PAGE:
The opinions expressed in this commentary are solely those of the author and do not necessarily reflect those of the National Council of Architectural Registration Boards (NCARB).
One thing to come out of the 2016 presidential campaign is the attention the man vs. woman contest has brought to the persistent, pernicious, and seemingly pervasive issues of gender bias in American society. Surprisingly, women in the building industry have never had more opportunities than they have right now. The number of women selecting professional architecture programs continues to grow, with women representing 46 percent of new students, according to the National Architectural Accrediting Board (NAAB). Women can get into the career, but they don’t reach the top. The opportunities for female career advancement remain resistant to change.
According to NCARB, on average, women earn an initial license one year sooner than their male peers. Women complete the Architectural Experience Program® (AXP®) in consistently shorter time. So what’s the fuss about? Why are we still having conversations about equity?
Why Women Leave Architecture
In 2015, 42 percent of new NCARB Record holders were women, compared to 34 percent of new architects. Now there’s the rub: after a jackrabbit start, the barriers to advancement start mounting. We cannot ignore the fact that women are paid less from day one, and the pay discrepancy is greatest, according to the 2014 AIA San Francisco Equity in Architecture Survey, among those with the most experience. So somewhere along the road, women just get off the path, even though both men and women equally cite lack of opportunity as a reason to leave their jobs.
Women are about seven times more likely to reduce their workload to care for children, according to the Equity in Architecture Survey. They are more likely to work in smaller local firms, and women report in significant numbers that they leave large offices (more than 75 employees) to achieve work/life balance, while men overwhelmingly report that they move on to achieve design autonomy.
When women get back on the career path following a leave, they find that their advancement trajectory has been set even farther back. A seeming lack of commitment to their career (as defined by whom?) further erodes compensation opportunities. Without the support of female senior leadership, both as exemplars of success and mentors, women are frustrated by less desirable projects and limited project roles. Until the proportion of women in senior leadership positions is doubled, the delicate balance of professional satisfaction, even still undermined by discriminatory compensation, cannot be balanced. “It’s not worth it,” they say. A choice is made. The statistics don’t lie.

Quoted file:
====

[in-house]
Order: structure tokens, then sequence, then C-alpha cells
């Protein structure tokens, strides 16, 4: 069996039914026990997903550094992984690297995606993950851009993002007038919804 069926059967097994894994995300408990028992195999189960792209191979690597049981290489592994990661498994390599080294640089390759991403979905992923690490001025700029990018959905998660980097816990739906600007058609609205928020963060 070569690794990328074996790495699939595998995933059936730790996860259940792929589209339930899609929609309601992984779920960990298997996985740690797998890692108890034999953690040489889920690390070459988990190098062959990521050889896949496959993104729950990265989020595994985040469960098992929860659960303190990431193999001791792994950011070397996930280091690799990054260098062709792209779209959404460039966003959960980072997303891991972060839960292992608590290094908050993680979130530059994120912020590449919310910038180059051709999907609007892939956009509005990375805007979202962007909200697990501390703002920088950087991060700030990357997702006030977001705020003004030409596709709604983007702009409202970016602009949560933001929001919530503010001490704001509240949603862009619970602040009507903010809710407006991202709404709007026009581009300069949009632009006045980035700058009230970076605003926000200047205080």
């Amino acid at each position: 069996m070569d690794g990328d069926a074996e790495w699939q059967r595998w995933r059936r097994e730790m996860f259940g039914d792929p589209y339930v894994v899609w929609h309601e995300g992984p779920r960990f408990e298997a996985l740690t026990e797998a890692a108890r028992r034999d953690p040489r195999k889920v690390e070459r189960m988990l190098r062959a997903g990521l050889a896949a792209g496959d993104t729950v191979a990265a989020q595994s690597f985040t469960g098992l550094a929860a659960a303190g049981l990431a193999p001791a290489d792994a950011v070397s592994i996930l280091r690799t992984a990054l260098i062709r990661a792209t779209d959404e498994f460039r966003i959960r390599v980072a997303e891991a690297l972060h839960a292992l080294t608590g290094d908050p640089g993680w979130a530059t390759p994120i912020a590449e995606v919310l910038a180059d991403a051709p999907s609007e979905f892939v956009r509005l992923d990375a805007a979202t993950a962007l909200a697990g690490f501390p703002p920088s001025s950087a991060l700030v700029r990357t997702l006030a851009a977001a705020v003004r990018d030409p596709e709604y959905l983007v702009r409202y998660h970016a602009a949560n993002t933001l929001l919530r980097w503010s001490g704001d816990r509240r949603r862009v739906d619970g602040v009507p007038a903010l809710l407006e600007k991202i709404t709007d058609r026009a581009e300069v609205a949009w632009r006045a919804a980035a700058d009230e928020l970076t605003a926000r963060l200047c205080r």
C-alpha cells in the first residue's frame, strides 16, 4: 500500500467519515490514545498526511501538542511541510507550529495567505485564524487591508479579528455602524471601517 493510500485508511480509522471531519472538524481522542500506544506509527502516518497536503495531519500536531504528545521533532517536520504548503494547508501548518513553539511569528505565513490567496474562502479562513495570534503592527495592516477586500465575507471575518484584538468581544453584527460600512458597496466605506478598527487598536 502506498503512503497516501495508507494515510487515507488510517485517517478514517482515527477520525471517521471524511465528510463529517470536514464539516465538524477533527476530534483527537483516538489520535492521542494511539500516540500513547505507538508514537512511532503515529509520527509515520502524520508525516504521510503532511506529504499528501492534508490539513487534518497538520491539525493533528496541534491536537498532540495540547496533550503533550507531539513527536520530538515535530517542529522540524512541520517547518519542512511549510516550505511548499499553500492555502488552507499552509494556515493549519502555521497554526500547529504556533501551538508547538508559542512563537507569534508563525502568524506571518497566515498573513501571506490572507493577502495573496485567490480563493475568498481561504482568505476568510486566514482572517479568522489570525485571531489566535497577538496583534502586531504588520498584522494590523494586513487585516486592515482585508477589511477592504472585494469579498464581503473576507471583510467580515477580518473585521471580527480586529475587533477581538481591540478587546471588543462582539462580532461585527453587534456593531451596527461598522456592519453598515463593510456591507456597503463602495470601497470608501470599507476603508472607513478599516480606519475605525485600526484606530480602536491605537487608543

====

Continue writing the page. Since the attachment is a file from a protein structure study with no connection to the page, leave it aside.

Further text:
Changing the Statistics
We change this first by requiring equal pay for equal work. Next on the list is being sure to provide talented women at mid-career the opportunities for advancement that they deserve. More women will stay in the profession, and with more women in leadership positions, there will be more opportunities to mentor future generations of female architects.
I joined the Beverly Willis Architecture Foundation (BWAF) because I've lived the challenges first hand, both as an architect and through my AIA work with colleagues in the field. BWAF is a national research and educational nonprofit working to change the culture of the building industry so that women’s work—past, present, and future—is acknowledged, respected, and valued.
We achieve our mission by documenting women’s work, through projects like the Dynamic National Archive, an online database of women in the built environment. Built by Women exhibitions have taken place in New York and Washington, DC, and we are interested in expanding to other cities. Short films like A Girl is a Fellow Here, about 100 women who worked in Frank Lloyd Wright’s studio, shine light on women in architecture. Through all of these programs, we are able to expand knowledge about women’s contributions to 20th century American architecture by uncovering their lost histories and restoring them to record—as envisioned by our founder and a pioneering architect, Beverly Willis, FAIA.
By recognizing the talents and achievements of women in architecture, both past and present, we can help redefine the building industry. We can support the advancement of women in this profession, and help ensure their voices are heard.